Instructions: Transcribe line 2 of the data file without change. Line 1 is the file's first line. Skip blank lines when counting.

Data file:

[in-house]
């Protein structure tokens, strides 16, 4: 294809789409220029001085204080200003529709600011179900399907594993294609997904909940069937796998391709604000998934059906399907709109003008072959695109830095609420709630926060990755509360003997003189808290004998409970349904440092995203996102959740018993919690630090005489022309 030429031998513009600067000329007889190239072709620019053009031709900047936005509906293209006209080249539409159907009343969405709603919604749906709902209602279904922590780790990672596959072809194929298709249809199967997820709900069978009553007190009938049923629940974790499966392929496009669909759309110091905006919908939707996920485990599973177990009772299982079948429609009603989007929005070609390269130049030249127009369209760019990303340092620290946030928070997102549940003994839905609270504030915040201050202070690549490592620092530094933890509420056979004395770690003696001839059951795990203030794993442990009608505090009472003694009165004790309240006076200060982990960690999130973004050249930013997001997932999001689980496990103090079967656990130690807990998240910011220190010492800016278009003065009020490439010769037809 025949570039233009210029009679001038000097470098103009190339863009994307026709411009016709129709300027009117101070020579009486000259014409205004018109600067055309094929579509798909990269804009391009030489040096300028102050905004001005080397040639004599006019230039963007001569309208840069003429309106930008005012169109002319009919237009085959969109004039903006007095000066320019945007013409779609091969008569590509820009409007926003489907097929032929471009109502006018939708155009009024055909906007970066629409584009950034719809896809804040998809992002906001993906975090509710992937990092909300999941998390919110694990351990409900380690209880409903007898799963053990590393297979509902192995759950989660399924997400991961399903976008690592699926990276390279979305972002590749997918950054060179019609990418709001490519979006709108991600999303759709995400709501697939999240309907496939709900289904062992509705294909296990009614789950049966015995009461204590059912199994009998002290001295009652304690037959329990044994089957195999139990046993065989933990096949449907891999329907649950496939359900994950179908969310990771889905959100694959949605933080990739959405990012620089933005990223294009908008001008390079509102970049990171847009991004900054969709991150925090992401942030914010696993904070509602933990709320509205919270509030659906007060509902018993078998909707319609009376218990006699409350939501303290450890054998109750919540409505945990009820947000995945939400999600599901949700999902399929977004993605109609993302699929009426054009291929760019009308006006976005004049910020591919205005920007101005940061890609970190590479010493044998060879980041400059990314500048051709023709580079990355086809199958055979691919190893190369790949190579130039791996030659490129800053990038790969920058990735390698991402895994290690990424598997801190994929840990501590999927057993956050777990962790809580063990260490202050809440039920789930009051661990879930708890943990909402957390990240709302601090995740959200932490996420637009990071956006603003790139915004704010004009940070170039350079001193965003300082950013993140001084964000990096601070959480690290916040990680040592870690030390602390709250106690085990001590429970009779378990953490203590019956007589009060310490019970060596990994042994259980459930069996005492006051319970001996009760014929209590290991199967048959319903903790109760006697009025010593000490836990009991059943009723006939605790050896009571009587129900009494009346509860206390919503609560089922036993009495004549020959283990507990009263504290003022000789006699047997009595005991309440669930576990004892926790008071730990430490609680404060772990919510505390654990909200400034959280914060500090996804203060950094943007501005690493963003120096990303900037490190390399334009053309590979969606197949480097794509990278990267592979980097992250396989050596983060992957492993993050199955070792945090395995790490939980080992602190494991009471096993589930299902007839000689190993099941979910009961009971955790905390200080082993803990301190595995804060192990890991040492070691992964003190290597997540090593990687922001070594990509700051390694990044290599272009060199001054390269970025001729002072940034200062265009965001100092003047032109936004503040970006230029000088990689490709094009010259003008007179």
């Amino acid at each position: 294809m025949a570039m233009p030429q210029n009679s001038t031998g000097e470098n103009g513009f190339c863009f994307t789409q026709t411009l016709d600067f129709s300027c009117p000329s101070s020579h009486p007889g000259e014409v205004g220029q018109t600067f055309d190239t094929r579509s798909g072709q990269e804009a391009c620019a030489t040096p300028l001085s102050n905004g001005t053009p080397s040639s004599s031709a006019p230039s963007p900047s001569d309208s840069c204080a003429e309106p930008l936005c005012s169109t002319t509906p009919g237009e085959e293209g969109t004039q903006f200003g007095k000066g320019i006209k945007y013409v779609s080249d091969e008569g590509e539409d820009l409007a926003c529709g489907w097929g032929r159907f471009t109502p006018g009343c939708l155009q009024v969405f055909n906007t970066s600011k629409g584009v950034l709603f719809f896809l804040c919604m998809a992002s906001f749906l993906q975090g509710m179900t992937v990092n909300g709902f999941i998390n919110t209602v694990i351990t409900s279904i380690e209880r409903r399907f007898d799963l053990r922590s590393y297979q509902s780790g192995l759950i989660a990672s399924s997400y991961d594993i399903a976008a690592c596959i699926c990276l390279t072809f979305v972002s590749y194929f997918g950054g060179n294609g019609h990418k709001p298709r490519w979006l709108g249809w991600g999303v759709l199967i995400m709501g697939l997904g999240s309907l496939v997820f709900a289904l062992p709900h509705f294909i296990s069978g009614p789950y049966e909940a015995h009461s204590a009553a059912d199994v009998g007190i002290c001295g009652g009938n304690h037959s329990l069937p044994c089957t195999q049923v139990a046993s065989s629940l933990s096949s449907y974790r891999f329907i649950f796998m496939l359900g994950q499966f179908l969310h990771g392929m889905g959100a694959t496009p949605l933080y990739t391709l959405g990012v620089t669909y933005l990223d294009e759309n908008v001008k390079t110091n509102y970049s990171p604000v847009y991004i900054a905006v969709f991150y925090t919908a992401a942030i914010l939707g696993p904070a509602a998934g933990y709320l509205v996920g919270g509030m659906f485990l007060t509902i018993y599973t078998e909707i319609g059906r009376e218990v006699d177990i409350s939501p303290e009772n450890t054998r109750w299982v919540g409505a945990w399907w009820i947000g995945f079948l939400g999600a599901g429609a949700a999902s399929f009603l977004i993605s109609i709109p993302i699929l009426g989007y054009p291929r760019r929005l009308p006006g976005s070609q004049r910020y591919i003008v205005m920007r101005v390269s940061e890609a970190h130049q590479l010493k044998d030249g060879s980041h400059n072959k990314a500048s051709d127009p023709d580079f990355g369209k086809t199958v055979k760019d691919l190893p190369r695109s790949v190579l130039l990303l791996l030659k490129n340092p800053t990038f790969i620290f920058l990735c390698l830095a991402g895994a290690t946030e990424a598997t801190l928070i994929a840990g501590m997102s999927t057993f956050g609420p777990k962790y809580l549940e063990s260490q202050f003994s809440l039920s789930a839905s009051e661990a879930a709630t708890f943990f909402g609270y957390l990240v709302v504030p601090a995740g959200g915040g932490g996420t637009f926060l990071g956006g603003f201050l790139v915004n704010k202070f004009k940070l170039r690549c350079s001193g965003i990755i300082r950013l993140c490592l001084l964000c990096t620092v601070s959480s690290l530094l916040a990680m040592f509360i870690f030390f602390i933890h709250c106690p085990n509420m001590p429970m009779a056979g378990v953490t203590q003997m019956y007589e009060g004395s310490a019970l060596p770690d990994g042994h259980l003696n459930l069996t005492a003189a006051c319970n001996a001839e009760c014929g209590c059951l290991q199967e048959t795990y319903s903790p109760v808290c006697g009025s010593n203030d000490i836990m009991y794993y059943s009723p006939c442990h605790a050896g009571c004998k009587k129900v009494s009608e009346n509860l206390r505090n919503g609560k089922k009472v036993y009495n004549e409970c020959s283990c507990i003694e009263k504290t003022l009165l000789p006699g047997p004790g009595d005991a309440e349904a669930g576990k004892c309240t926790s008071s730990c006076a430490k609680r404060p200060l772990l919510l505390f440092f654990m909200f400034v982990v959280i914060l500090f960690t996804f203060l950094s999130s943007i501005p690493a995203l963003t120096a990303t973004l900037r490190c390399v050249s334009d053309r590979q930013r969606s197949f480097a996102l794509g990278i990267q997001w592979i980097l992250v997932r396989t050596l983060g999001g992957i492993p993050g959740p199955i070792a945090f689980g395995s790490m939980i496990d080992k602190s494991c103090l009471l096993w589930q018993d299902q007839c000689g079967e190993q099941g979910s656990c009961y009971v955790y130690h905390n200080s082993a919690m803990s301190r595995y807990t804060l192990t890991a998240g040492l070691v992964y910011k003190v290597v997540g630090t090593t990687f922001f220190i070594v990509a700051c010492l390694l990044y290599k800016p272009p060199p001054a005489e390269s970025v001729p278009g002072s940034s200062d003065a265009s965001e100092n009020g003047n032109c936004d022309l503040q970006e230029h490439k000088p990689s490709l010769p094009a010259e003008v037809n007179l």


């Protein structure tokens, strides 16, 4: 294809789409220029001085204080200003529709600011179900399907594993294609997904909940069937796998391709604000998934059906399907709109003008072959695109830095609420709630926060990755509360003997003189808290004998409970349904440092995203996102959740018993919690630090005489022309 030429031998513009600067000329007889190239072709620019053009031709900047936005509906293209006209080249539409159907009343969405709603919604749906709902209602279904922590780790990672596959072809194929298709249809199967997820709900069978009553007190009938049923629940974790499966392929496009669909759309110091905006919908939707996920485990599973177990009772299982079948429609009603989007929005070609390269130049030249127009369209760019990303340092620290946030928070997102549940003994839905609270504030915040201050202070690549490592620092530094933890509420056979004395770690003696001839059951795990203030794993442990009608505090009472003694009165004790309240006076200060982990960690999130973004050249930013997001997932999001689980496990103090079967656990130690807990998240910011220190010492800016278009003065009020490439010769037809 025949570039233009210029009679001038000097470098103009190339863009994307026709411009016709129709300027009117101070020579009486000259014409205004018109600067055309094929579509798909990269804009391009030489040096300028102050905004001005080397040639004599006019230039963007001569309208840069003429309106930008005012169109002319009919237009085959969109004039903006007095000066320019945007013409779609091969008569590509820009409007926003489907097929032929471009109502006018939708155009009024055909906007970066629409584009950034719809896809804040998809992002906001993906975090509710992937990092909300999941998390919110694990351990409900380690209880409903007898799963053990590393297979509902192995759950989660399924997400991961399903976008690592699926990276390279979305972002590749997918950054060179019609990418709001490519979006709108991600999303759709995400709501697939999240309907496939709900289904062992509705294909296990009614789950049966015995009461204590059912199994009998002290001295009652304690037959329990044994089957195999139990046993065989933990096949449907891999329907649950496939359900994950179908969310990771889905959100694959949605933080990739959405990012620089933005990223294009908008001008390079509102970049990171847009991004900054969709991150925090992401942030914010696993904070509602933990709320509205919270509030659906007060509902018993078998909707319609009376218990006699409350939501303290450890054998109750919540409505945990009820947000995945939400999600599901949700999902399929977004993605109609993302699929009426054009291929760019009308006006976005004049910020591919205005920007101005940061890609970190590479010493044998060879980041400059990314500048051709023709580079990355086809199958055979691919190893190369790949190579130039791996030659490129800053990038790969920058990735390698991402895994290690990424598997801190994929840990501590999927057993956050777990962790809580063990260490202050809440039920789930009051661990879930708890943990909402957390990240709302601090995740959200932490996420637009990071956006603003790139915004704010004009940070170039350079001193965003300082950013993140001084964000990096601070959480690290916040990680040592870690030390602390709250106690085990001590429970009779378990953490203590019956007589009060310490019970060596990994042994259980459930069996005492006051319970001996009760014929209590290991199967048959319903903790109760006697009025010593000490836990009991059943009723006939605790050896009571009587129900009494009346509860206390919503609560089922036993009495004549020959283990507990009263504290003022000789006699047997009595005991309440669930576990004892926790008071730990430490609680404060772990919510505390654990909200400034959280914060500090996804203060950094943007501005690493963003120096990303900037490190390399334009053309590979969606197949480097794509990278990267592979980097992250396989050596983060992957492993993050199955070792945090395995790490939980080992602190494991009471096993589930299902007839000689190993099941979910009961009971955790905390200080082993803990301190595995804060192990890991040492070691992964003190290597997540090593990687922001070594990509700051390694990044290599272009060199001054390269970025001729002072940034200062265009965001100092003047032109936004503040970006230029000088990689490709094009010259003008007179």